Virtual Reality (VR) had a good run in 2016 and is expected to be brought to many more in different fields because of the wide range of applications that it has. We have seen VR used in accessing terrains that are considered dangerous to humans and then in gaming, it has brought about a whole new experience.
But would you like to meet your child and know just how they are doing before they are born?
Well one woman shares her experience with us. According to a report in Adventure Club, the woman said
When I put the VR glasses on for the ﬁrst time, the experience took my breath away. Even though I knew this was only a 3D model, the fact that it was based on our unborn child and the power of this immersive experience really blew my mind. For the ﬁrst ten minutes is was just sitting still on the ﬂoor watching her ﬂoating in the air next to me. It was very emotional and calming, yet unreal.
While it was an emotional experience, it was an appreciated one which made her arrive at the following conclusions;
- It’s as awesome as it’s weird
- Music plays a huge role in this kind of emotional experience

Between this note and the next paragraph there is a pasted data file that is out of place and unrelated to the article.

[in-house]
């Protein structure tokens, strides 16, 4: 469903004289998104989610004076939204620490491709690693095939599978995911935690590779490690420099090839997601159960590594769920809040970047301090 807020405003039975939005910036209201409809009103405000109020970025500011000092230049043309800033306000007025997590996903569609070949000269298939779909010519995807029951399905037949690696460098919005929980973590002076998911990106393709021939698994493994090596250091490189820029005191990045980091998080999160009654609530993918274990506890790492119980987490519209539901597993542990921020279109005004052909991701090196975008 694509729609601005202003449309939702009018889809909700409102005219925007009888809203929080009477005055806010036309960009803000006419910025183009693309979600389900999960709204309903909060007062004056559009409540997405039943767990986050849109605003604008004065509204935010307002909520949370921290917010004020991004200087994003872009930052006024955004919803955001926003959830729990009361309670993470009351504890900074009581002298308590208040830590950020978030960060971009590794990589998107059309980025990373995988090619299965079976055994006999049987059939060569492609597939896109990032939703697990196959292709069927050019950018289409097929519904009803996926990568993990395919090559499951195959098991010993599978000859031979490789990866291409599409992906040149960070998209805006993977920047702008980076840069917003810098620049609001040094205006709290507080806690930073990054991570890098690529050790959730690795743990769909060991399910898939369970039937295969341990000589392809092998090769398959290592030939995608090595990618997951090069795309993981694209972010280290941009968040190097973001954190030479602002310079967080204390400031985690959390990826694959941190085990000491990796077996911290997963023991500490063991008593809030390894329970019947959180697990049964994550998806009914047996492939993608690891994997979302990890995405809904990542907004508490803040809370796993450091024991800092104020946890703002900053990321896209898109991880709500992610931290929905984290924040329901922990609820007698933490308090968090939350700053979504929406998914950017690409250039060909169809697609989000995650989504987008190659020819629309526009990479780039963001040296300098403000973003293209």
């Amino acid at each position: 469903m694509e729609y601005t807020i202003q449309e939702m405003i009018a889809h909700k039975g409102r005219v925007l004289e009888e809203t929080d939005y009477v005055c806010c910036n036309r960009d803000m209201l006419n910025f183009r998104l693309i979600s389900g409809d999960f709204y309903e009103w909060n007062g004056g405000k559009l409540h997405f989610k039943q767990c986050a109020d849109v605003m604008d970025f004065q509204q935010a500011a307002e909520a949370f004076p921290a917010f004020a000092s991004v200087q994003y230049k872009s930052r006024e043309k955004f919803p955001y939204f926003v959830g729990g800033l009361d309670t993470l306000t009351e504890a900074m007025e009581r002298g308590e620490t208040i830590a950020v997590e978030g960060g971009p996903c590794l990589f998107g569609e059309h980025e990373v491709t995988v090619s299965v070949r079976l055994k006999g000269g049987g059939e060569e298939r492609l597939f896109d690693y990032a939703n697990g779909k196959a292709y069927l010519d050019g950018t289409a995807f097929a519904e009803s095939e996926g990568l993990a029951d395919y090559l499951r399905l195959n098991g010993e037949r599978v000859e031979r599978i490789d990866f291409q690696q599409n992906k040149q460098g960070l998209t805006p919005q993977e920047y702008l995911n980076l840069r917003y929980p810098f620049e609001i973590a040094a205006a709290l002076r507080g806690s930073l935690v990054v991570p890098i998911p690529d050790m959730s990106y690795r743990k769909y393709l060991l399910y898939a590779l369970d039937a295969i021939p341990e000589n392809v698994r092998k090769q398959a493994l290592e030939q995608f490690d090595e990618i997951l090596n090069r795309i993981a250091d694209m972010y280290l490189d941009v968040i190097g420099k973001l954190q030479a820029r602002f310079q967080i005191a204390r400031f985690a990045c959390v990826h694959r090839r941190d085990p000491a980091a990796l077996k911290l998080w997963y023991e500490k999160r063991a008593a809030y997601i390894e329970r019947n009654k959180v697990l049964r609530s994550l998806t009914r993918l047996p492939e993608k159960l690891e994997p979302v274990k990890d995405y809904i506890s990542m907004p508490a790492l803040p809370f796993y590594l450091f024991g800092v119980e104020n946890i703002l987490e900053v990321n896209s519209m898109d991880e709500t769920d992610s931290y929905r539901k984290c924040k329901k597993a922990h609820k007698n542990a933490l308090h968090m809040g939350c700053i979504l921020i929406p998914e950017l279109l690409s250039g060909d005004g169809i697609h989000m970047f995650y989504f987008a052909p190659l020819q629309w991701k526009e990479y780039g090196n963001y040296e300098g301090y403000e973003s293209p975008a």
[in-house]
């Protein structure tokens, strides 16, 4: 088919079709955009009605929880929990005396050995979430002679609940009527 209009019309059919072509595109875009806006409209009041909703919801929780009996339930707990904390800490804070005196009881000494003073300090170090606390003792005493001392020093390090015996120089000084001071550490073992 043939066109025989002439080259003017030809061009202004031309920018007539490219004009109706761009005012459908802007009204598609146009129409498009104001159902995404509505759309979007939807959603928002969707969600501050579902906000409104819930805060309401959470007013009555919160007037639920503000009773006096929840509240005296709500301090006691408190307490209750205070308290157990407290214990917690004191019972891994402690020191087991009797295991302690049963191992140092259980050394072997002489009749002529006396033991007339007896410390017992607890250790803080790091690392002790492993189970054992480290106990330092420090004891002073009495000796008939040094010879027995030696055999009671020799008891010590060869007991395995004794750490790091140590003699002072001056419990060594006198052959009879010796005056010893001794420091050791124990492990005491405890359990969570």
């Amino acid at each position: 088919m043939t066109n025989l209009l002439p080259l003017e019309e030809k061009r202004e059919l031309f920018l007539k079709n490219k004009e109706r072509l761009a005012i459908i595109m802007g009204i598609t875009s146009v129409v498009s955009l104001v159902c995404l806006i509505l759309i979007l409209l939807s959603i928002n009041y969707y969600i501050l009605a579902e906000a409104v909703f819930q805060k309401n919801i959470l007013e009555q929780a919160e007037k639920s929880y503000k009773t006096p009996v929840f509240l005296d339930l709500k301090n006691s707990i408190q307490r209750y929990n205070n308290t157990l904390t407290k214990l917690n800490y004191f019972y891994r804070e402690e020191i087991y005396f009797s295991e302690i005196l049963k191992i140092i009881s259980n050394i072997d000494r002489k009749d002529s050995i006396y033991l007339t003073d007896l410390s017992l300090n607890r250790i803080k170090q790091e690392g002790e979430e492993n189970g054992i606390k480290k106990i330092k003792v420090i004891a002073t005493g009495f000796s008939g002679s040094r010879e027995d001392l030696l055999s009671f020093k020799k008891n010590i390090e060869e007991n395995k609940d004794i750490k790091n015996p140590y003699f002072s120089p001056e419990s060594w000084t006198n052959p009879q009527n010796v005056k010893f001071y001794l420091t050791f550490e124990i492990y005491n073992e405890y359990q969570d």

- A lot of manual 3D sculpting is still needed
- The scanning should take place before pregnancy week 32
While she thinks meeting our unborn babies in VR is the future, there’s still a lot of work to be done with respect to overall image output. “I think services of this kind of could be offered in the near future, but at the moment the quality of the scan is still too blurry, and the process involves too many manual steps. Then again, it certainly is worth the effort.”
Her 80 year old grandma also had a chance to see what her great-grand daughter looked like in the womb. But if you’re like some who just want to see the secret unveiled after nine months, you may not appreciate the technology but don’t be surprised the next time you go the hospital and you are offered the VR Ultra scan option.
But besides this, a more refined medical VR technology of this kind can make it easier to precisely know the location and size of tumours in future. The big question though is how much of VR we want in our lives.